How to Evaluate Your Health Insurance Needs

Quick Look

  • Everyone should have health insurance.
  • To evaluate your health insurance needs it’s important to understand the key terms including premium, deductible, copayment, coinsurance, and out-of-pocket max.
  • Consider the three “W”s:
    • Who is the insurance for?
    • What type of coverage is needed?
    • When is coverage needed and for how long?
  • Dental and vision insurance are not covered by typical health insurance, you need to purchase those separately if you want coverage (although you can also pay for these routine services out of pocket if you prefer).


Share the Costs

Insurance is designed to share medical costs, between you and an insurer, based on a predetermined structure. The details below will help you understand the basics for evaluating the financial implications of your health insurance choices.

Key Health Insurance Terms

Don’t let healthcare jargon prevent you from understanding they key parts of health insurance.

Below are the most important terms to understand for health insurance. When you evaluate your plan choices, if you come across other terms you need to understand, we recommend using the glossary.

  • Premium: This is the amount you pay at regular intervals for your insurance. If purchasing privately, you typically pay every month. If purchasing through an employer, a portion is taken out with each paycheck.

    Premiums differ significantly between different plan types and you can’t evaluate an insurance plan based on premiums alone. But as a general rule, the higher the premium, the lower your costs when you use medical services. Conversely, the lower your premium, the more you’ll pay for medical services.

    Therefore, if you anticipate needing a lot of medical services, it may make sense to pay a higher premium in exchange for lower medical costs. If you don’t anticipate needing a lot of medical services, you may save money by finding a plan with lower premiums.
  • Deductible: This is the annual amount you will have to pay for medical services before your insurance kicks in. For example, if you have a $1,000 deductible, you have to pay $1,000 before your insurance will cover any portion of your medical costs.Imagine you have a doctor’s appointment and get some tests done. The total cost is $500. Assuming you haven’t previously paid toward your deductible, you will owe $500. Then imagine you have another appointment and more tests for a total cost of $750. You would owe a further $500. But because you’ve now paid your $1,000 deductible, for the remaining $250, your insurance kicks in. It doesn’t mean insurance will pay the full $250. Instead, your insurance would pay based on the predetermined percentage agreed upon. For example, your plan may pay for 90% of covered services. This would mean insurance would pay 90% of $250 which is $225. You would therefore owe an additional $25 (on top of the $500 you already paid).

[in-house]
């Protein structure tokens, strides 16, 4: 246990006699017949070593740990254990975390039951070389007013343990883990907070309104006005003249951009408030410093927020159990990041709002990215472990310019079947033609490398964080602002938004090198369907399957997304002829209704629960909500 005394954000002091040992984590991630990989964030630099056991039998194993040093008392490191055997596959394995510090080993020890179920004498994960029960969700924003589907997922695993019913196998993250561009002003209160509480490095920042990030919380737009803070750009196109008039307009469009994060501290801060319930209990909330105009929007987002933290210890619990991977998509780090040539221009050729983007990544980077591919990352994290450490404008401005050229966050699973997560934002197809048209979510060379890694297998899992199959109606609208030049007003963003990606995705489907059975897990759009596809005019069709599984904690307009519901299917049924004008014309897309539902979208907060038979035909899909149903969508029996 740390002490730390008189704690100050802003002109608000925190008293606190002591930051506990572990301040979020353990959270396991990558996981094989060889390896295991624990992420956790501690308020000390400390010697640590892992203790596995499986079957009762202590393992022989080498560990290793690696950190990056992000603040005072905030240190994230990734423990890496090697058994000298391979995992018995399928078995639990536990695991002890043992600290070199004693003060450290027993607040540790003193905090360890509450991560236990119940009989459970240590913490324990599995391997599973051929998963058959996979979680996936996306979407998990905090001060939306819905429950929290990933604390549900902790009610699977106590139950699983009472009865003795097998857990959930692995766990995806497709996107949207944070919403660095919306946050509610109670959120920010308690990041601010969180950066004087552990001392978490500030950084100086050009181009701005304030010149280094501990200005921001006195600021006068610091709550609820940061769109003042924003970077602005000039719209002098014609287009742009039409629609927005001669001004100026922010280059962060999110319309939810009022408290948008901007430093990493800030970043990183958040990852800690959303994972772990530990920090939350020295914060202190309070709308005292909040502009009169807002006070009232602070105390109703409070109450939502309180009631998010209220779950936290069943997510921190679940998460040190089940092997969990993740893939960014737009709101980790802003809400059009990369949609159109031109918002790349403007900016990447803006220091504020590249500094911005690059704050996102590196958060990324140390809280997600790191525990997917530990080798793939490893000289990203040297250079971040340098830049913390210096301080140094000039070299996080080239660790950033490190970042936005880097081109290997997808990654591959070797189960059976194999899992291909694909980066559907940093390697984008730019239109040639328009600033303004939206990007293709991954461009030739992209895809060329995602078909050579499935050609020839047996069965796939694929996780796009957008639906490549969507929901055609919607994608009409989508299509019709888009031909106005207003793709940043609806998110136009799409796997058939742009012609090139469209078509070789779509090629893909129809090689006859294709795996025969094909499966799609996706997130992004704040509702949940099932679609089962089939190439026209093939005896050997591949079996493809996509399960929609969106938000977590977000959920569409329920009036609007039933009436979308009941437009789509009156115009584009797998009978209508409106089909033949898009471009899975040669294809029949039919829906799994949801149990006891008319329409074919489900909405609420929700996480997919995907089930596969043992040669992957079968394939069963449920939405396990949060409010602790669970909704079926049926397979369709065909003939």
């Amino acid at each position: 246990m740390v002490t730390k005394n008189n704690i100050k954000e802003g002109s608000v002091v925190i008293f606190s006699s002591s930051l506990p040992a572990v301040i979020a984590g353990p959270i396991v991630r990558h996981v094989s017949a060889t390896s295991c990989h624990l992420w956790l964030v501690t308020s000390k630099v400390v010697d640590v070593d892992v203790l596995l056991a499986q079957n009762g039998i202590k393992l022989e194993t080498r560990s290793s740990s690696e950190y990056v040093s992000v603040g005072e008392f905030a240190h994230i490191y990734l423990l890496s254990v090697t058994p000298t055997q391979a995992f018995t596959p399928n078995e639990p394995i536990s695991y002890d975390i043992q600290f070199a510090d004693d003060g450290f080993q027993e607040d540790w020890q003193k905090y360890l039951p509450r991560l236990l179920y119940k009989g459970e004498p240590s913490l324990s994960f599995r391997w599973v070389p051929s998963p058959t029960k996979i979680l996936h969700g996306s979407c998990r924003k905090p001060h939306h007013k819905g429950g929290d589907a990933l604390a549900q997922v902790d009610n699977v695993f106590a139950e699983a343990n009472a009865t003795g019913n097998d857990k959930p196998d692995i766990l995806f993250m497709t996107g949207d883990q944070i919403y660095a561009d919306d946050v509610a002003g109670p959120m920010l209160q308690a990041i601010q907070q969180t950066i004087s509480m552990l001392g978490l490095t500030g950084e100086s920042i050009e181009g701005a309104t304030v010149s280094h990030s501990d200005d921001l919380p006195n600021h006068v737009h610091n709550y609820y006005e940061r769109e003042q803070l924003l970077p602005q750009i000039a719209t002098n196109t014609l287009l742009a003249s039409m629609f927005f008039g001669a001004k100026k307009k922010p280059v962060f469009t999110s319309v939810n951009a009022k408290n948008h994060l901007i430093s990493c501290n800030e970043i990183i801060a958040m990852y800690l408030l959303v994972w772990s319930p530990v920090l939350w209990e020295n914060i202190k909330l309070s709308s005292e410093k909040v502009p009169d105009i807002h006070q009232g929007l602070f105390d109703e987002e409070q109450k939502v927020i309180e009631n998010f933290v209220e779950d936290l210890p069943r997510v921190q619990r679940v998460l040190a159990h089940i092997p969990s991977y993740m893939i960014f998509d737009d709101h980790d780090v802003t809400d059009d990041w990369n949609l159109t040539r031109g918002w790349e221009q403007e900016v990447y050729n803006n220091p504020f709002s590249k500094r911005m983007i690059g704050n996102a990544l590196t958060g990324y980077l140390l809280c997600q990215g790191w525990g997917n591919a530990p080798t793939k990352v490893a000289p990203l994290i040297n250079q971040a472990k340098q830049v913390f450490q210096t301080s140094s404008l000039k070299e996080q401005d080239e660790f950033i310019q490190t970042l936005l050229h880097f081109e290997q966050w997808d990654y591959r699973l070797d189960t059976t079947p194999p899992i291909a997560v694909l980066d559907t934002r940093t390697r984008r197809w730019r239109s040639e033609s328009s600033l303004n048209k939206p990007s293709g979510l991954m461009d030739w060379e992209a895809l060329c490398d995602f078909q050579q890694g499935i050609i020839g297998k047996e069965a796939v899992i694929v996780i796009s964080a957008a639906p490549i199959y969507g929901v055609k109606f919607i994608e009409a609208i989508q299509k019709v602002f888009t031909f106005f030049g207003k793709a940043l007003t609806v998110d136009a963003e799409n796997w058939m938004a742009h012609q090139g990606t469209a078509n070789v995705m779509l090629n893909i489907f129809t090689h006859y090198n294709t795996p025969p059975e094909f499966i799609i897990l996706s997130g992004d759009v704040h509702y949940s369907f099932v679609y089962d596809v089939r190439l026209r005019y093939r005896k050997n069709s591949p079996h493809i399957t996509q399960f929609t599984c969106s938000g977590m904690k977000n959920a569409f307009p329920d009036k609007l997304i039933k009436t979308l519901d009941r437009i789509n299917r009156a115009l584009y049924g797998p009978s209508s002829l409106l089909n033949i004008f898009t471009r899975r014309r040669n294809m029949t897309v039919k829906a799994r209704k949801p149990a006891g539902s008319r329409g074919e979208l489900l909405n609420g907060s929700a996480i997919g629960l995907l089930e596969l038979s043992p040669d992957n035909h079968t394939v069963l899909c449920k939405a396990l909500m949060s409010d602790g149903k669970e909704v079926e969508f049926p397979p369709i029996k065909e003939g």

Special Note:
    Plans that qualify as a “High Deductible Health Plan” – $1,350 for an individual or $2,700 for a family plan – allow you to qualify for a Health Savings Account (HSA). HSAs can be a great way to pay for medical expenses with pre-tax dollars but their funds can also be invested and allow for potential tax-free growth. In short, if you can afford to pay for a high deductible out of pocket, HSAs can be a great part of your long-term savings strategy.
  • Coinsurance: This is a predetermined percentage amount you pay for a specific service. For example a plan is set to pay for 80% of a covered service – like a doctor’s visit – the amount you owe for your “coinsurance” is the remaining 20%.
  • Copayment: Also known as “copay,” is a predetermined dollar amount you pay for a specific service or prescription medication. For example a visit to a doctor’s office may always require a copay, maybe $10 or $20. Similarly, picking up a prescription from the pharmacy may require a copay.

    Putting coinsurance and copays together: After you’ve paid your annual deductible a plan may agree to pay 80% of costs (meaning your coinsurance is the remaining 20%) and require a $10 copay for doctor’s visits. So if you’ve met your deductible for the year, and have a doctor’s visit that costs $100, you would owe: $10 (your copay) + $20 (which is 20% of the $100 doctor’s bill) = $30. Your insurance would pay $80 which is 80% of the doctor’s bill.

    Copays generally do not count toward your annual deductible but coinsurance payments do. Both copays and coinsurance payments count toward your annual out-of-pocket maximum.

    Your out of pocket maximum represents the MOST you would have to pay for covered services in a single year.